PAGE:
Presentation on theme: "TANYA NOLAN MED, RT(R), RDMS Balancing Literacy. Learning Objectives Evaluate the differences between content and processes. Evaluate what is involved."— Presentation transcript:
TANYA NOLAN MED, RT(R), RDMS Balancing Literacy
Learning Objectives Evaluate the differences between content and processes. Evaluate what is involved in a balanced literacy program. Describe how balanced literacy can be implemented. Provide a set of guidelines to help teachers approach literacy instruction.
LITERACY DOES MATTER! LITERACY Language Thinking Context MEANING
Content vs. Process CONTENT – WHAT is taught Anatomy & Positioning Patient Care Physics and Instrumentation Image Acquisition and Evaluation PROCESS – HOW it is taught “Teaching is a problem-solving activity” (Vaaca, Vaaca, & Mraz, 2011)
What TEXTS are available to students? “Discipline-literate students know how to think and learn with texts.” (Vaaca, Vaaca, & Mraz, 2011, p. 5) We must move beyond assigning and telling!
What has changed in the 21 st Century? Do we know who are students are, how they communicate, and what they need? If Walls Could Talk Students need to be fluent in reading, writing, images, and sounds. They also need to collaborate, share, and participate in media driven literacy.
Content Determines Process Disciplinary literacy combines content with thinking processes. How does the expert read, write, and think? Active Purposeful Evaluative Thoughtful Strategic Persistent Productive
Good Reader Strategies Clear Goals Look over text Make predictions Read selectively Construct, revise, and question Draw comparisons from prior knowledge Monitor understanding Read different texts differently Attention Think about it!
What strategies do you use?
Finding Balance in Classroom Literacy Content Process 1. Know Content Area & Academic Level of Students 2. Make Authentic Assessments for Reading Writing 3. Integrate Literacy & Strategies into Instructional Plans
Considerations for Learning through Literacy The learner’s prior knowledge, attitude, and interest. The purpose The vocabulary The assumptions that author’s make about the audience Structures that writers use to organize ideas Teacher’s beliefs and attitudes toward text and learning.
New Literacy Classroom Daily work in multiple forms and representations Explicit discussions of symbol and text use Teachers model working through problems through meta-dialogue Collaborative activities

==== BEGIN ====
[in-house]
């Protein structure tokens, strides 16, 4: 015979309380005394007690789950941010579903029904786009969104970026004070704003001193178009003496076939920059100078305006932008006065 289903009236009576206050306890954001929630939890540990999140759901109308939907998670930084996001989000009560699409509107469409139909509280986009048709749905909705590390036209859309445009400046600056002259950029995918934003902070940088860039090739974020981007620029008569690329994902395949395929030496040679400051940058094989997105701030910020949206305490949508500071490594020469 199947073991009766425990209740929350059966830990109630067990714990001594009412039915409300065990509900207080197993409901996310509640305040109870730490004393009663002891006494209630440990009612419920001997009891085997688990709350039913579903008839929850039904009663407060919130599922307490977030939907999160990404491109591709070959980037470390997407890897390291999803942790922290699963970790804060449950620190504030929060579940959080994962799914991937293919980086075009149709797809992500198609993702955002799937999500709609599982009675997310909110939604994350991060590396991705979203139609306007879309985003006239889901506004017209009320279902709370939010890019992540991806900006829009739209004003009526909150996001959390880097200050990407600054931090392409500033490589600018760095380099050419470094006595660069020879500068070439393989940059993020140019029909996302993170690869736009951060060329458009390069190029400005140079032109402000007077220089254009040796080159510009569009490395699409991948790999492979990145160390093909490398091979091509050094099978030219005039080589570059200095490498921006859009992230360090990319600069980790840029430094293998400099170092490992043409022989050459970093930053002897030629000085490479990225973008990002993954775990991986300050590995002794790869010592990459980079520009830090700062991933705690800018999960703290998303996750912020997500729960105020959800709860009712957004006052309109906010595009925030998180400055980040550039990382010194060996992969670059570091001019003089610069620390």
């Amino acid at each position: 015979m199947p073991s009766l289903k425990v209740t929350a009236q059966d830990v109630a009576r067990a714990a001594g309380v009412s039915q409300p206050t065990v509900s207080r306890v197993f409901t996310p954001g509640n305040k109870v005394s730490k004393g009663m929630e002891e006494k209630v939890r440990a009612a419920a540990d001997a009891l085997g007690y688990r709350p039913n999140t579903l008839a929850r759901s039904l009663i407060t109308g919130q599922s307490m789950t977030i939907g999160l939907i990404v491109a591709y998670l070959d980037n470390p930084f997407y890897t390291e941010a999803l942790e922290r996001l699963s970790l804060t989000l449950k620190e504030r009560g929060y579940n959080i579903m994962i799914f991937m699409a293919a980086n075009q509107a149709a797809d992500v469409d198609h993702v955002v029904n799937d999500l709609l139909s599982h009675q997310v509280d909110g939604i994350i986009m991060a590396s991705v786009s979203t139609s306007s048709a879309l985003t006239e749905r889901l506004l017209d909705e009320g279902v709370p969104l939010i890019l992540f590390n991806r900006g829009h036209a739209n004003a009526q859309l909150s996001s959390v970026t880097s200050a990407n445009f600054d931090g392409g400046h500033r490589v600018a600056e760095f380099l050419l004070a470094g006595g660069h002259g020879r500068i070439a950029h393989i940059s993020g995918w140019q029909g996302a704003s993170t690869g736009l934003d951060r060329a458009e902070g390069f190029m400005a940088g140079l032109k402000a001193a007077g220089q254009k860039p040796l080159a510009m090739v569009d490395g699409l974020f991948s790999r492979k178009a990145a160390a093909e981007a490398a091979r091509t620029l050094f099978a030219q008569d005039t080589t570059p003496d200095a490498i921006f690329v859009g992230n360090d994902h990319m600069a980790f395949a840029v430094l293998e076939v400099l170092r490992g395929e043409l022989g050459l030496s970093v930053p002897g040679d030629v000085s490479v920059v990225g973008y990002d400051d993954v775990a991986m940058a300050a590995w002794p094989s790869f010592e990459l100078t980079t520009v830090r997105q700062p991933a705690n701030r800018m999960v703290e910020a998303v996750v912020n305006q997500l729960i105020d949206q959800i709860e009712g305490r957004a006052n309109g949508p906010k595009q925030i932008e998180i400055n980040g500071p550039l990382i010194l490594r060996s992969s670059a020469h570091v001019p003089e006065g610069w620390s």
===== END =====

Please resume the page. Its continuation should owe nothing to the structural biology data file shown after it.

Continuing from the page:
New Literacy Classrooms that are driven by inquiry and choice – not dependent on “right answers.” Technological and Information Resources Require: Apply critical thinking to communication! GATHERSYNTHESIZE CREATE
The Old and the New Linear Reading & Writing Skills Non-Linear Reading & writing Image, motion, and sound Reader interaction with peers, instructor, & author Hypertext & Hypermedia Linear + Nonlinear = RELEVANCY, MOTIVATION, SCAFFOLDING, & EXTENSION
WARNING: New Literacy Risks Quality Control 1. Bias 2. Site Reliability 3. Accuracy of Information 4. Meaningful Information
New Literacy: Collaborative Texts
New Literacy: Web Quests Breast Sonography Introduction Task Process Evaluation Conclusion Credits Teacher Page by Tanya Nolan, Weber State University This WebQuest was designed to help students analyze breast sonography images and determine how sonographic images affect and are related to a patient's clinical data and history.
New Literacy: Internet Inquiries Generate a questions or theme from class discussion Search for information on Internet to answer questions Analyze Information Compose a report or product to relay findings Share with the class
Internet Workshops Range of activities to boost content literacy Collaboration Web Quests Internet Inquiries Internet Projects Instructor guides Students & builds knowledge & skills related to internet use and products
References Al-Huneidi, A. M., & Schreurs, J. (2012). Constructivism based blended learning in higher education. International Journal of Emerging Technologies in Learning, 7(1), 4-9. Ivie, S. (1998). Ausubel’s learning theory: An approach to teaching higher order thinking skills. High School Journal, 82(1), Karchmer-Klein, R., & Shina, V. H. (2012). Guiding principles for supporting new literacies in your classroom. The Reading Teacher, 65(5), Kim, K., Bae, J., Nho, M., & Lee, C. (2011). How do experts and novices differ? Relation versus attribute and thinking versus feeling in language use. Psychology of Aesthetics, Creativity, and the Arts, 5(4), Vacca, R. T., Vacca, J. L., & Mraz, M. (2011). Content area reading: Literacy and learning across the curriculum (10 th ed.). Boston, MA: Pearson